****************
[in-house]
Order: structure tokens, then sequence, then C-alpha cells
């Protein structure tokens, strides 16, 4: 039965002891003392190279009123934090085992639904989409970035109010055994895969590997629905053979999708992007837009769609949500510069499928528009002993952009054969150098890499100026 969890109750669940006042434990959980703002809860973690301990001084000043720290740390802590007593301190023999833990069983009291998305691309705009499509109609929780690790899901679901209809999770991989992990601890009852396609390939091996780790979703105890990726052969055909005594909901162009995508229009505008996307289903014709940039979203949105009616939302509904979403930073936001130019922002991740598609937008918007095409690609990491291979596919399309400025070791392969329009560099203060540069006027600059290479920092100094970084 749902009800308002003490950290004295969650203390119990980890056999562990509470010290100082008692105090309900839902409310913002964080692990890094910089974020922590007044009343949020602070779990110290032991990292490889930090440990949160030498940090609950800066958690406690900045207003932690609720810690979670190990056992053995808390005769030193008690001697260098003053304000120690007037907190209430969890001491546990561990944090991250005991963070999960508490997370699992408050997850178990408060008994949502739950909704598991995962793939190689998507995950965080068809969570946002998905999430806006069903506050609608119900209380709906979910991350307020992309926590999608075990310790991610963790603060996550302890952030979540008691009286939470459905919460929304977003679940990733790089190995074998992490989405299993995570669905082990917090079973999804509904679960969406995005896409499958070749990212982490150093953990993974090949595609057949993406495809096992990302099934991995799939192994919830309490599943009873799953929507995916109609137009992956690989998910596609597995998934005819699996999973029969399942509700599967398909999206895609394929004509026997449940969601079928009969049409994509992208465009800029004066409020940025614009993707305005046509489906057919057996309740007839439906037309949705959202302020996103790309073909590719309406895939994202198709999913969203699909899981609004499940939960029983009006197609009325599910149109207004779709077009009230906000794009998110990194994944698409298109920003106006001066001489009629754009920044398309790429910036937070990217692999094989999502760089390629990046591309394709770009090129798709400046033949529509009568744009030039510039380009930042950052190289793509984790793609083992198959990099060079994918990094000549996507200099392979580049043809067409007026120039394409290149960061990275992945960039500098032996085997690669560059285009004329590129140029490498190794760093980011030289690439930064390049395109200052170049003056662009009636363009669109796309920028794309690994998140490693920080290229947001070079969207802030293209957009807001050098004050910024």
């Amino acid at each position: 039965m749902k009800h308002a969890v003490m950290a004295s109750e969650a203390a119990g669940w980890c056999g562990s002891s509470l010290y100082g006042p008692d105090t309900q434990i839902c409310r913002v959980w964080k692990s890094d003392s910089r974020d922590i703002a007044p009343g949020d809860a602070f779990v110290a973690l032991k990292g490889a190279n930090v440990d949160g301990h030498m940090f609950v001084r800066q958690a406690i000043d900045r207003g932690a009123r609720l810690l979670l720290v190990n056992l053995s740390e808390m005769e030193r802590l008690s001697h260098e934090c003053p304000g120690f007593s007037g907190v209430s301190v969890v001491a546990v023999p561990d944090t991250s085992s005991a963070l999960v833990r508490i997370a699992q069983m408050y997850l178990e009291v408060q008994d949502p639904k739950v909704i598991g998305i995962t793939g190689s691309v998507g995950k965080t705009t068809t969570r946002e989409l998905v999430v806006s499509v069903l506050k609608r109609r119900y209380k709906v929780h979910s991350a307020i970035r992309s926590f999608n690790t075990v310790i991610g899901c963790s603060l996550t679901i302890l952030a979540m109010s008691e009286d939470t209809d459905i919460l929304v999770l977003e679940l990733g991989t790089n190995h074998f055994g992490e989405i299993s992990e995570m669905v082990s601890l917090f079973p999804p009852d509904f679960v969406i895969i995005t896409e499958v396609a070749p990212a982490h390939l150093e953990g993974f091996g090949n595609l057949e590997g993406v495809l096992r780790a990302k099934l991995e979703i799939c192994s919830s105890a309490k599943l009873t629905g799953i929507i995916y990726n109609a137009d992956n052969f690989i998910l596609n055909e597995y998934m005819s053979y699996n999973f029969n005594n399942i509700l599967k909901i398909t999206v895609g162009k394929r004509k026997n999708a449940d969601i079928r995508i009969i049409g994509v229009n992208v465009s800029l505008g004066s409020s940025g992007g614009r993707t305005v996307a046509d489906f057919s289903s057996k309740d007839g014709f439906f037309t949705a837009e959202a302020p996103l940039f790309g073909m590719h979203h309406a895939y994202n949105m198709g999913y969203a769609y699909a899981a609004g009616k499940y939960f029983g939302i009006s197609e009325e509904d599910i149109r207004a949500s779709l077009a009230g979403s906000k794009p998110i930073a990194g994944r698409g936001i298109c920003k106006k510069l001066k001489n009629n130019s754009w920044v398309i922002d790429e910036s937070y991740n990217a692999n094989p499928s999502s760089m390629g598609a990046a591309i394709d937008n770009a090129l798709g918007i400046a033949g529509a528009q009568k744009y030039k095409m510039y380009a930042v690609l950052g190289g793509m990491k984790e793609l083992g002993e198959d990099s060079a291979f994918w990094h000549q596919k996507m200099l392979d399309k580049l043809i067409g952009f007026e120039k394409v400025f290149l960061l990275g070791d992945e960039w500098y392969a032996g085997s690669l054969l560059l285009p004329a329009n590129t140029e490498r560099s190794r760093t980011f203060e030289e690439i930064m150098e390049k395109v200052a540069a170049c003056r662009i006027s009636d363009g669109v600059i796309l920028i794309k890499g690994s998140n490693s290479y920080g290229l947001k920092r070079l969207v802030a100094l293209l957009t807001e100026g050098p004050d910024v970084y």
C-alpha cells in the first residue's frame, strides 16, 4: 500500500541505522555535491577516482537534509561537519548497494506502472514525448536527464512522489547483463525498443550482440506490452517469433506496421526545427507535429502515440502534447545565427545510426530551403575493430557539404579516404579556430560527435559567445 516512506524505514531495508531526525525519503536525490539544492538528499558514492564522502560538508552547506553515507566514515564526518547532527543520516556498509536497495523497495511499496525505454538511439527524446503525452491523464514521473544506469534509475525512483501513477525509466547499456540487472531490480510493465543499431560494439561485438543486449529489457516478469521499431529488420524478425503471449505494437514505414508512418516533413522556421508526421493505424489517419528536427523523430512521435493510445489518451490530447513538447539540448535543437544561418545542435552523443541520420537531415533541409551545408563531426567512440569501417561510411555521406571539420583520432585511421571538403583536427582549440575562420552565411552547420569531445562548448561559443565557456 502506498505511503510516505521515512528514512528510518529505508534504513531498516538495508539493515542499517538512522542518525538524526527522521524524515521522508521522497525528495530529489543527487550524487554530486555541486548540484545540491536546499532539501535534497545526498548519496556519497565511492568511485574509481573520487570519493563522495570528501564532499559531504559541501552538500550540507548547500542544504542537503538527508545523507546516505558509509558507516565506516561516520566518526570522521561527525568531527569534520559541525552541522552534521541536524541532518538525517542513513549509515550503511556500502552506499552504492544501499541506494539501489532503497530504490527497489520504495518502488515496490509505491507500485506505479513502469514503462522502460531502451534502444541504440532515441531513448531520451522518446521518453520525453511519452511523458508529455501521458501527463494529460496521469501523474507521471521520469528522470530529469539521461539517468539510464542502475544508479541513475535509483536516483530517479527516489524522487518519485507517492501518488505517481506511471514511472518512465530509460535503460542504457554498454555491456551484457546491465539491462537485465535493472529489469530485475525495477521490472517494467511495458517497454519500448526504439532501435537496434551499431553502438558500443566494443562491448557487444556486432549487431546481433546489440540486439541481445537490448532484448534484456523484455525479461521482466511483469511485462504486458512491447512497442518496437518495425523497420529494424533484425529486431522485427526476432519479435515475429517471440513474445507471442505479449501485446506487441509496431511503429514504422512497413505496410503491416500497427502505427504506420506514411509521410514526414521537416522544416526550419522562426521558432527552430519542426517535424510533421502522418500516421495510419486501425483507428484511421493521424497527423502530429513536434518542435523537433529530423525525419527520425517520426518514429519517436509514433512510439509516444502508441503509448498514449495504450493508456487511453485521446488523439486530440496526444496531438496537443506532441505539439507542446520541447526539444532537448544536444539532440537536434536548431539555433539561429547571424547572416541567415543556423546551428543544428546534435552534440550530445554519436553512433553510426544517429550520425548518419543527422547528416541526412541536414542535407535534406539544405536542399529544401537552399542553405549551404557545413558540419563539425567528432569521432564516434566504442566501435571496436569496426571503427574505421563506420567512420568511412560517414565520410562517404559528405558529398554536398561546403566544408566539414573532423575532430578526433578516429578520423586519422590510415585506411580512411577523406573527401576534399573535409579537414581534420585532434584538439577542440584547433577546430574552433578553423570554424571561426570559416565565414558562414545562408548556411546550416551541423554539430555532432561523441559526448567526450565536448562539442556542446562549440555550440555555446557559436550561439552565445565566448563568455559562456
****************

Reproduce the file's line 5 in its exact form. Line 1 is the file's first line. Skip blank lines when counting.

C-alpha cells in the first residue's frame, strides 16, 4: 500500500541505522555535491577516482537534509561537519548497494506502472514525448536527464512522489547483463525498443550482440506490452517469433506496421526545427507535429502515440502534447545565427545510426530551403575493430557539404579516404579556430560527435559567445 516512506524505514531495508531526525525519503536525490539544492538528499558514492564522502560538508552547506553515507566514515564526518547532527543520516556498509536497495523497495511499496525505454538511439527524446503525452491523464514521473544506469534509475525512483501513477525509466547499456540487472531490480510493465543499431560494439561485438543486449529489457516478469521499431529488420524478425503471449505494437514505414508512418516533413522556421508526421493505424489517419528536427523523430512521435493510445489518451490530447513538447539540448535543437544561418545542435552523443541520420537531415533541409551545408563531426567512440569501417561510411555521406571539420583520432585511421571538403583536427582549440575562420552565411552547420569531445562548448561559443565557456 502506498505511503510516505521515512528514512528510518529505508534504513531498516538495508539493515542499517538512522542518525538524526527522521524524515521522508521522497525528495530529489543527487550524487554530486555541486548540484545540491536546499532539501535534497545526498548519496556519497565511492568511485574509481573520487570519493563522495570528501564532499559531504559541501552538500550540507548547500542544504542537503538527508545523507546516505558509509558507516565506516561516520566518526570522521561527525568531527569534520559541525552541522552534521541536524541532518538525517542513513549509515550503511556500502552506499552504492544501499541506494539501489532503497530504490527497489520504495518502488515496490509505491507500485506505479513502469514503462522502460531502451534502444541504440532515441531513448531520451522518446521518453520525453511519452511523458508529455501521458501527463494529460496521469501523474507521471521520469528522470530529469539521461539517468539510464542502475544508479541513475535509483536516483530517479527516489524522487518519485507517492501518488505517481506511471514511472518512465530509460535503460542504457554498454555491456551484457546491465539491462537485465535493472529489469530485475525495477521490472517494467511495458517497454519500448526504439532501435537496434551499431553502438558500443566494443562491448557487444556486432549487431546481433546489440540486439541481445537490448532484448534484456523484455525479461521482466511483469511485462504486458512491447512497442518496437518495425523497420529494424533484425529486431522485427526476432519479435515475429517471440513474445507471442505479449501485446506487441509496431511503429514504422512497413505496410503491416500497427502505427504506420506514411509521410514526414521537416522544416526550419522562426521558432527552430519542426517535424510533421502522418500516421495510419486501425483507428484511421493521424497527423502530429513536434518542435523537433529530423525525419527520425517520426518514429519517436509514433512510439509516444502508441503509448498514449495504450493508456487511453485521446488523439486530440496526444496531438496537443506532441505539439507542446520541447526539444532537448544536444539532440537536434536548431539555433539561429547571424547572416541567415543556423546551428543544428546534435552534440550530445554519436553512433553510426544517429550520425548518419543527422547528416541526412541536414542535407535534406539544405536542399529544401537552399542553405549551404557545413558540419563539425567528432569521432564516434566504442566501435571496436569496426571503427574505421563506420567512420568511412560517414565520410562517404559528405558529398554536398561546403566544408566539414573532423575532430578526433578516429578520423586519422590510415585506411580512411577523406573527401576534399573535409579537414581534420585532434584538439577542440584547433577546430574552433578553423570554424571561426570559416565565414558562414545562408548556411546550416551541423554539430555532432561523441559526448567526450565536448562539442556542446562549440555550440555555446557559436550561439552565445565566448563568455559562456